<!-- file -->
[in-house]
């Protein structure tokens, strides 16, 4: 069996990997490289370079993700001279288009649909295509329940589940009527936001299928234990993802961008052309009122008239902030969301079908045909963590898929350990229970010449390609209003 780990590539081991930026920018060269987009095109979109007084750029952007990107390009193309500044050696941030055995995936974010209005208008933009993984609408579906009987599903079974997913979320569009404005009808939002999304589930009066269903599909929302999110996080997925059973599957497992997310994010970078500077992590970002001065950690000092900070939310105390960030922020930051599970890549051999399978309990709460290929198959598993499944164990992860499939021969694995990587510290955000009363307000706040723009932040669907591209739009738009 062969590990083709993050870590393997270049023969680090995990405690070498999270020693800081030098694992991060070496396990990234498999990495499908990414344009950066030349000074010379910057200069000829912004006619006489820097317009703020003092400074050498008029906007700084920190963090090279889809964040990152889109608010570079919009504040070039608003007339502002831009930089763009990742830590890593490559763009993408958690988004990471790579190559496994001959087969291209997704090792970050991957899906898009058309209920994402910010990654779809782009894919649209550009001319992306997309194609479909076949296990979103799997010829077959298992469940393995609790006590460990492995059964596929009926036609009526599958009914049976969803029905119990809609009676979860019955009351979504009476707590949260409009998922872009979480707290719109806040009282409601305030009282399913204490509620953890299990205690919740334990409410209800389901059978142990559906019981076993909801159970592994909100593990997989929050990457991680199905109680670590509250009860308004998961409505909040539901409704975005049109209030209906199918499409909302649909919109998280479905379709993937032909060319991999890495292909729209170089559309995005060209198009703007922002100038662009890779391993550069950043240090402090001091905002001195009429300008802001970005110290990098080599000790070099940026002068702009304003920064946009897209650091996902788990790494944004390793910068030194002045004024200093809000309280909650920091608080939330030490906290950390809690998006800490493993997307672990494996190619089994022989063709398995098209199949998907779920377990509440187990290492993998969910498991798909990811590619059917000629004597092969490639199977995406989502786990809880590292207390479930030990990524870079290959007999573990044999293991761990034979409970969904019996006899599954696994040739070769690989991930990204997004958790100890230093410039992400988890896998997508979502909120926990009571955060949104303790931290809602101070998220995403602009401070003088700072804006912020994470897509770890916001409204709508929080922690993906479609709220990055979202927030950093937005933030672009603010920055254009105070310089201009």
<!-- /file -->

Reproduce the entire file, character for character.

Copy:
[in-house]
């Protein structure tokens, strides 16, 4: 069996990997490289370079993700001279288009649909295509329940589940009527936001299928234990993802961008052309009122008239902030969301079908045909963590898929350990229970010449390609209003 780990590539081991930026920018060269987009095109979109007084750029952007990107390009193309500044050696941030055995995936974010209005208008933009993984609408579906009987599903079974997913979320569009404005009808939002999304589930009066269903599909929302999110996080997925059973599957497992997310994010970078500077992590970002001065950690000092900070939310105390960030922020930051599970890549051999399978309990709460290929198959598993499944164990992860499939021969694995990587510290955000009363307000706040723009932040669907591209739009738009 062969590990083709993050870590393997270049023969680090995990405690070498999270020693800081030098694992991060070496396990990234498999990495499908990414344009950066030349000074010379910057200069000829912004006619006489820097317009703020003092400074050498008029906007700084920190963090090279889809964040990152889109608010570079919009504040070039608003007339502002831009930089763009990742830590890593490559763009993408958690988004990471790579190559496994001959087969291209997704090792970050991957899906898009058309209920994402910010990654779809782009894919649209550009001319992306997309194609479909076949296990979103799997010829077959298992469940393995609790006590460990492995059964596929009926036609009526599958009914049976969803029905119990809609009676979860019955009351979504009476707590949260409009998922872009979480707290719109806040009282409601305030009282399913204490509620953890299990205690919740334990409410209800389901059978142990559906019981076993909801159970592994909100593990997989929050990457991680199905109680670590509250009860308004998961409505909040539901409704975005049109209030209906199918499409909302649909919109998280479905379709993937032909060319991999890495292909729209170089559309995005060209198009703007922002100038662009890779391993550069950043240090402090001091905002001195009429300008802001970005110290990098080599000790070099940026002068702009304003920064946009897209650091996902788990790494944004390793910068030194002045004024200093809000309280909650920091608080939330030490906290950390809690998006800490493993997307672990494996190619089994022989063709398995098209199949998907779920377990509440187990290492993998969910498991798909990811590619059917000629004597092969490639199977995406989502786990809880590292207390479930030990990524870079290959007999573990044999293991761990034979409970969904019996006899599954696994040739070769690989991930990204997004958790100890230093410039992400988890896998997508979502909120926990009571955060949104303790931290809602101070998220995403602009401070003088700072804006912020994470897509770890916001409204709508929080922690993906479609709220990055979202927030950093937005933030672009603010920055254009105070310089201009």